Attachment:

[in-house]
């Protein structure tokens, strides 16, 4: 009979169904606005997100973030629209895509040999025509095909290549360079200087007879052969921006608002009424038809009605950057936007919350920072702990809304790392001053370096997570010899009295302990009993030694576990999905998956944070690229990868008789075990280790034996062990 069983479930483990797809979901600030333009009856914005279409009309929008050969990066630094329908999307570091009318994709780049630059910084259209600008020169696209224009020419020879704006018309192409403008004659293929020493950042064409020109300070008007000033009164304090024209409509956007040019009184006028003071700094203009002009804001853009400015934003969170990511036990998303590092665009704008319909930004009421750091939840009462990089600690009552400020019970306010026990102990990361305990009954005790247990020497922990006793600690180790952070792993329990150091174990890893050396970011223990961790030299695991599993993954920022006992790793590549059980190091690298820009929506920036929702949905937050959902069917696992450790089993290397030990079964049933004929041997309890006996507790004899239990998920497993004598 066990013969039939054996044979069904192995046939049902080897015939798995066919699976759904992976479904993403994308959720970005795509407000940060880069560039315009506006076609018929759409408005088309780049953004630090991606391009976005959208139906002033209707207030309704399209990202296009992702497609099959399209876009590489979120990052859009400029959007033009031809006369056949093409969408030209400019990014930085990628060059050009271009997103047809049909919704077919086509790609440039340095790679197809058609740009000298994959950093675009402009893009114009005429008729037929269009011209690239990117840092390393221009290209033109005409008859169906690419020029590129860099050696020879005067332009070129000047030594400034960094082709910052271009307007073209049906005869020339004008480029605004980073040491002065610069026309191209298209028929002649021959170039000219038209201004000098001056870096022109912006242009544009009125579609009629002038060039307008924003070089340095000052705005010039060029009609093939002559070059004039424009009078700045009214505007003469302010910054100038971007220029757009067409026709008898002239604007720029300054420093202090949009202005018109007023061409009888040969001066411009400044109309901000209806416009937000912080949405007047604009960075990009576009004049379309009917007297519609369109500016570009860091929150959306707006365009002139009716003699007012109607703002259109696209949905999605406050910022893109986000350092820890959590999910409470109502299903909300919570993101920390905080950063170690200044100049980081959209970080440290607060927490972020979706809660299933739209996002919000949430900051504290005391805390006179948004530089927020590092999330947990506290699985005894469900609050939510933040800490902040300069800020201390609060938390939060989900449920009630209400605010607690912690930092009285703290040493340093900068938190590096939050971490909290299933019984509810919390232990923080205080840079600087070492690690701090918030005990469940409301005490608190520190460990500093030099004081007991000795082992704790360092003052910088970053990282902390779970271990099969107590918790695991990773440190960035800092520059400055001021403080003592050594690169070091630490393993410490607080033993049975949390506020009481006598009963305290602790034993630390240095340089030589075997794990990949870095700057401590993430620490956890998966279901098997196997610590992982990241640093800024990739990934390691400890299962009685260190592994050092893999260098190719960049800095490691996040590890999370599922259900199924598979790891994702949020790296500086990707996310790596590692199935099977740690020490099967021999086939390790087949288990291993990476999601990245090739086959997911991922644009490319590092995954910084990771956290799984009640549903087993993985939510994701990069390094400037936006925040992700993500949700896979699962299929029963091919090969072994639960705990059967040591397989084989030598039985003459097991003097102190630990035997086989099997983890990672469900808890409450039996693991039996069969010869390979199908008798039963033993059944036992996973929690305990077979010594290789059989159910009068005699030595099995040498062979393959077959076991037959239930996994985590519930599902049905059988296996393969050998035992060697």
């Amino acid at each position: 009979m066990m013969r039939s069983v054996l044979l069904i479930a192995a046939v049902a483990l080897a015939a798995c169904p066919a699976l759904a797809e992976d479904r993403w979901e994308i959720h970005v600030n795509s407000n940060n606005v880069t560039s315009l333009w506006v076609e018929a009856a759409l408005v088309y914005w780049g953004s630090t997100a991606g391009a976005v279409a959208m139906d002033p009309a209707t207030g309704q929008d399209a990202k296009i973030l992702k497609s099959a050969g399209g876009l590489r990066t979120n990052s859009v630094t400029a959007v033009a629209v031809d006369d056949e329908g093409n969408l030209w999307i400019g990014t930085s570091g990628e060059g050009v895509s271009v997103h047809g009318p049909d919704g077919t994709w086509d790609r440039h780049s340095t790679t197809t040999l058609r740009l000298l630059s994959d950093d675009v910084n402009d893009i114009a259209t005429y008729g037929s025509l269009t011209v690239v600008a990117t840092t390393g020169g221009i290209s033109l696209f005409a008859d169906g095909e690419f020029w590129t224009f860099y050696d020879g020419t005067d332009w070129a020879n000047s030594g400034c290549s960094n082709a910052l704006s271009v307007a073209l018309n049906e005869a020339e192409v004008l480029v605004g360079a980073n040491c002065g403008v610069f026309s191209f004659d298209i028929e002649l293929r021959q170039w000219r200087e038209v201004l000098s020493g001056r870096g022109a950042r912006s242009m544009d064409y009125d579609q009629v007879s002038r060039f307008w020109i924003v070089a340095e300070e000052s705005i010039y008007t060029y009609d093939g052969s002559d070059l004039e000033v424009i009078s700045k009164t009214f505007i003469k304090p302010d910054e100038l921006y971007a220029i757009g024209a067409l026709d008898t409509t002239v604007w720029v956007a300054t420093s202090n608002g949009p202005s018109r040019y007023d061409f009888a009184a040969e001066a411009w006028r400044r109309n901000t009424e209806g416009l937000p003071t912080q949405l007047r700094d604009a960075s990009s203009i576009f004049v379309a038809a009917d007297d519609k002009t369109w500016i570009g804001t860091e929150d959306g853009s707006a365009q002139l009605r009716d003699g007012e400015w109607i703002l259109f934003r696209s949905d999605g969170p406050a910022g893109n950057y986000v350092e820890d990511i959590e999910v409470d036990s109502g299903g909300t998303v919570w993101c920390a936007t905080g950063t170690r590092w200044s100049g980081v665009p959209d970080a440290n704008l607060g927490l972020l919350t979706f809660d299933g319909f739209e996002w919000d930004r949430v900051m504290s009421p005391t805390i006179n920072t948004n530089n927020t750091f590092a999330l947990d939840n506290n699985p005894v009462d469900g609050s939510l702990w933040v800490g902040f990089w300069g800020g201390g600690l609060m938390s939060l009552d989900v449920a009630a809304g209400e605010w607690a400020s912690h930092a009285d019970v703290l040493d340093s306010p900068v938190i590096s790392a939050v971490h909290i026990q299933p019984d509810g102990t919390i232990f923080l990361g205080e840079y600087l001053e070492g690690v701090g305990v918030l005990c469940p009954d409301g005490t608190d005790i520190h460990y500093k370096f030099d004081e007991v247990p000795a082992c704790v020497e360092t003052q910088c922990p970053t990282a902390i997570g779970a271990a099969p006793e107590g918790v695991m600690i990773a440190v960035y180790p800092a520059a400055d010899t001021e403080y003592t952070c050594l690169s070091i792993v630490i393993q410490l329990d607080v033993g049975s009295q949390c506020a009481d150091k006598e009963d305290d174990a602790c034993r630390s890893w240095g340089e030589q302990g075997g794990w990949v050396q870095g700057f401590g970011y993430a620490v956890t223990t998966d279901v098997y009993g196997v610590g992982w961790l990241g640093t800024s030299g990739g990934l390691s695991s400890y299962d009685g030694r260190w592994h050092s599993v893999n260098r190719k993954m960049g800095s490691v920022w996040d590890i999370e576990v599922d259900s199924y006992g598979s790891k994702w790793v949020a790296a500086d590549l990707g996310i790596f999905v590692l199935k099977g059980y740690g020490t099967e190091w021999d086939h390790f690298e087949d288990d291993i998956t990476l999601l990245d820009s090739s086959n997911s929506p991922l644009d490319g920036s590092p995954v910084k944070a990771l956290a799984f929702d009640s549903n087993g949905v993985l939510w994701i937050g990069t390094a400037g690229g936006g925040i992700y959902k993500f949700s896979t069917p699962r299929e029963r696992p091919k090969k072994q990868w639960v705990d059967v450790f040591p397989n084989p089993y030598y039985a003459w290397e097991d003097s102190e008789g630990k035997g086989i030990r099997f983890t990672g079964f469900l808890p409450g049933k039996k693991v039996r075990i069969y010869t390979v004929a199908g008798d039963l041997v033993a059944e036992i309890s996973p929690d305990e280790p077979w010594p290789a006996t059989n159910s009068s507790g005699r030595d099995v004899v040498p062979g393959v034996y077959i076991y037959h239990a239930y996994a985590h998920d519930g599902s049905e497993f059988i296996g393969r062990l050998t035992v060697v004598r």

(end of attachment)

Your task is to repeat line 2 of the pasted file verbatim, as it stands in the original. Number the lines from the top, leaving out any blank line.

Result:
């Protein structure tokens, strides 16, 4: 009979169904606005997100973030629209895509040999025509095909290549360079200087007879052969921006608002009424038809009605950057936007919350920072702990809304790392001053370096997570010899009295302990009993030694576990999905998956944070690229990868008789075990280790034996062990 069983479930483990797809979901600030333009009856914005279409009309929008050969990066630094329908999307570091009318994709780049630059910084259209600008020169696209224009020419020879704006018309192409403008004659293929020493950042064409020109300070008007000033009164304090024209409509956007040019009184006028003071700094203009002009804001853009400015934003969170990511036990998303590092665009704008319909930004009421750091939840009462990089600690009552400020019970306010026990102990990361305990009954005790247990020497922990006793600690180790952070792993329990150091174990890893050396970011223990961790030299695991599993993954920022006992790793590549059980190091690298820009929506920036929702949905937050959902069917696992450790089993290397030990079964049933004929041997309890006996507790004899239990998920497993004598 066990013969039939054996044979069904192995046939049902080897015939798995066919699976759904992976479904993403994308959720970005795509407000940060880069560039315009506006076609018929759409408005088309780049953004630090991606391009976005959208139906002033209707207030309704399209990202296009992702497609099959399209876009590489979120990052859009400029959007033009031809006369056949093409969408030209400019990014930085990628060059050009271009997103047809049909919704077919086509790609440039340095790679197809058609740009000298994959950093675009402009893009114009005429008729037929269009011209690239990117840092390393221009290209033109005409008859169906690419020029590129860099050696020879005067332009070129000047030594400034960094082709910052271009307007073209049906005869020339004008480029605004980073040491002065610069026309191209298209028929002649021959170039000219038209201004000098001056870096022109912006242009544009009125579609009629002038060039307008924003070089340095000052705005010039060029009609093939002559070059004039424009009078700045009214505007003469302010910054100038971007220029757009067409026709008898002239604007720029300054420093202090949009202005018109007023061409009888040969001066411009400044109309901000209806416009937000912080949405007047604009960075990009576009004049379309009917007297519609369109500016570009860091929150959306707006365009002139009716003699007012109607703002259109696209949905999605406050910022893109986000350092820890959590999910409470109502299903909300919570993101920390905080950063170690200044100049980081959209970080440290607060927490972020979706809660299933739209996002919000949430900051504290005391805390006179948004530089927020590092999330947990506290699985005894469900609050939510933040800490902040300069800020201390609060938390939060989900449920009630209400605010607690912690930092009285703290040493340093900068938190590096939050971490909290299933019984509810919390232990923080205080840079600087070492690690701090918030005990469940409301005490608190520190460990500093030099004081007991000795082992704790360092003052910088970053990282902390779970271990099969107590918790695991990773440190960035800092520059400055001021403080003592050594690169070091630490393993410490607080033993049975949390506020009481006598009963305290602790034993630390240095340089030589075997794990990949870095700057401590993430620490956890998966279901098997196997610590992982990241640093800024990739990934390691400890299962009685260190592994050092893999260098190719960049800095490691996040590890999370599922259900199924598979790891994702949020790296500086990707996310790596590692199935099977740690020490099967021999086939390790087949288990291993990476999601990245090739086959997911991922644009490319590092995954910084990771956290799984009640549903087993993985939510994701990069390094400037936006925040992700993500949700896979699962299929029963091919090969072994639960705990059967040591397989084989030598039985003459097991003097102190630990035997086989099997983890990672469900808890409450039996693991039996069969010869390979199908008798039963033993059944036992996973929690305990077979010594290789059989159910009068005699030595099995040498062979393959077959076991037959239930996994985590519930599902049905059988296996393969050998035992060697």